Expratt From United States of America, joined Mar 2000, 311 posts, RR: 0
Reply 18, posted (11 years 9 months 6 days 11 hours ago) and read 8866 times:
When I was still a Pratt employee versus an expratt employee, I had the opportunity to visit numerous airline shops including Delta's shop in ATL. Without a doubt, the people in Delta's shop demonstrated a lot more loyalty to their airline in comparison to what I saw at other airlines. The workers were willing to work with management to try new things and would come up with ideas to improve the product. Their toolboxes were adorned with stickers about the different airplanes in Delta's fleet or saying that Delta was their airline. Never saw anything like that when I went to other airline shops in this country. There clearly was a spirit of cooperation between the Delta work force and management to get the job done whereas at some other carriers, the work force would seemingly go out of there way to screw the company and vice versa. I suspect that in recent years, the spirit of cooperation between Delta management and the work force may have waned, but it did exist in the not too distant past.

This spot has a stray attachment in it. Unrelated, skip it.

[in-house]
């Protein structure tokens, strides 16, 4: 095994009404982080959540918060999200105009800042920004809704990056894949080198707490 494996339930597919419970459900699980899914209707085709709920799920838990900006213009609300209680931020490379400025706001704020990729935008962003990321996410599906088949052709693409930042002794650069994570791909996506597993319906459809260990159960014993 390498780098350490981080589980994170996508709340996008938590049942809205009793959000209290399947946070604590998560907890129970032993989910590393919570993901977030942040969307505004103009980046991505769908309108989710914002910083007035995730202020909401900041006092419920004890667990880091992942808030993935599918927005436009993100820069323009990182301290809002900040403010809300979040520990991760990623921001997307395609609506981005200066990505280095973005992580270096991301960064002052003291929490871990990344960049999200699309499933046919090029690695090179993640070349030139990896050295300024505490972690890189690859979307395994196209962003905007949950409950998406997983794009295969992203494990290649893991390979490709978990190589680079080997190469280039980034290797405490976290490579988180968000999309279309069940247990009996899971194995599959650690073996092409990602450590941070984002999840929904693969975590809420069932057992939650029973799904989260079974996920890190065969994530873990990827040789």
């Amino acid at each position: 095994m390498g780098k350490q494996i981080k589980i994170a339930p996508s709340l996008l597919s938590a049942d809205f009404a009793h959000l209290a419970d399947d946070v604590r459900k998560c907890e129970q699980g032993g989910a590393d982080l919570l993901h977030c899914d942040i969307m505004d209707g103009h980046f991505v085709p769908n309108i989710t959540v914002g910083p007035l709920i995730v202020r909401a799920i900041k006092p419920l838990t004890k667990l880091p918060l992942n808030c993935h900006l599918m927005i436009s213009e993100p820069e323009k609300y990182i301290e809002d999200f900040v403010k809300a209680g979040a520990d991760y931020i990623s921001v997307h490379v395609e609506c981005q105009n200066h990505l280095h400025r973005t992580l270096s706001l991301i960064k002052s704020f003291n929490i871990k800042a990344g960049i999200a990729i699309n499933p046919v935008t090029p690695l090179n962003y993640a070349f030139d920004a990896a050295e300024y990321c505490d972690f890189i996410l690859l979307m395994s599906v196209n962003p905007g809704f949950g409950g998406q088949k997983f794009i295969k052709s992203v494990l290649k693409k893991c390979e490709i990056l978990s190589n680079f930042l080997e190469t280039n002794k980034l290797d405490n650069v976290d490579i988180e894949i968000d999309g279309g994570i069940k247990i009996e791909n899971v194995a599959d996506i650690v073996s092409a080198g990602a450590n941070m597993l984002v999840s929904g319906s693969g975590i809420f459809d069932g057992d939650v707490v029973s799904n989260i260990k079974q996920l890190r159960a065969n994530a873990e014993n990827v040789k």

SunValley From , joined Dec 1969, posts, RR:
Reply 19, posted (11 years 9 months 6 days 10 hours ago) and read 8799 times:
Island Hopper, In response to your question to me about the respect, and why I am no longer with Delta.
I continued to work for Delta through the acquisition of Western & remants of Pan Am. I began in a customer service position, and went thorugh several departments, finally getting into a Planning & Route Analysis position.
As the Western force was integrated into the Delta Family, the "Southern"
form of respect and empathy for each staff member of the family began to wane. The majority of the Ex-Western people was completely "unorthodox" in their everyday thinking from that of what we as the original family members knew and were accustomed to.
The thinking of what is best for "our" Delta customer began to dilute into the thinking of "don't ask me to do that", its not my job, and don't ask me to